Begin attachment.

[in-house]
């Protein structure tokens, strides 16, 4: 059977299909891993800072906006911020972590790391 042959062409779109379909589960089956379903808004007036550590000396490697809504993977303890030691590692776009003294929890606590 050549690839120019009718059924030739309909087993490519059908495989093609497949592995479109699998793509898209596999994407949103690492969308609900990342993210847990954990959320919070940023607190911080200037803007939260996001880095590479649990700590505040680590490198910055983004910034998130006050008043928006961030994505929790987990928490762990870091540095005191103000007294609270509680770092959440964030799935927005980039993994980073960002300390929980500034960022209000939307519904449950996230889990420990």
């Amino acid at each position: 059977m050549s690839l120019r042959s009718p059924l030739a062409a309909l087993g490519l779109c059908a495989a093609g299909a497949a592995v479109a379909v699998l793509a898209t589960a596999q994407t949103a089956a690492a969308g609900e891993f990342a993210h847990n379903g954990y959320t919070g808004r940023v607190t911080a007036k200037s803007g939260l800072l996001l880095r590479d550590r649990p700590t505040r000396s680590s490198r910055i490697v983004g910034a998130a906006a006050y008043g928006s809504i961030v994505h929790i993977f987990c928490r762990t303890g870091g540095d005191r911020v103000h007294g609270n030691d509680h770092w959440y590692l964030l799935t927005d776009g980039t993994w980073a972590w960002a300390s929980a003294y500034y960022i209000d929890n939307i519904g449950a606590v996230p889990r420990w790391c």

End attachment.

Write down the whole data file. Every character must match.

[in-house]
């Protein structure tokens, strides 16, 4: 059977299909891993800072906006911020972590790391 042959062409779109379909589960089956379903808004007036550590000396490697809504993977303890030691590692776009003294929890606590 050549690839120019009718059924030739309909087993490519059908495989093609497949592995479109699998793509898209596999994407949103690492969308609900990342993210847990954990959320919070940023607190911080200037803007939260996001880095590479649990700590505040680590490198910055983004910034998130006050008043928006961030994505929790987990928490762990870091540095005191103000007294609270509680770092959440964030799935927005980039993994980073960002300390929980500034960022209000939307519904449950996230889990420990």
């Amino acid at each position: 059977m050549s690839l120019r042959s009718p059924l030739a062409a309909l087993g490519l779109c059908a495989a093609g299909a497949a592995v479109a379909v699998l793509a898209t589960a596999q994407t949103a089956a690492a969308g609900e891993f990342a993210h847990n379903g954990y959320t919070g808004r940023v607190t911080a007036k200037s803007g939260l800072l996001l880095r590479d550590r649990p700590t505040r000396s680590s490198r910055i490697v983004g910034a998130a906006a006050y008043g928006s809504i961030v994505h929790i993977f987990c928490r762990t303890g870091g540095d005191r911020v103000h007294g609270n030691d509680h770092w959440y590692l964030l799935t927005d776009g980039t993994w980073a972590w960002a300390s929980a003294y500034y960022i209000d929890n939307i519904g449950a606590v996230p889990r420990w790391c």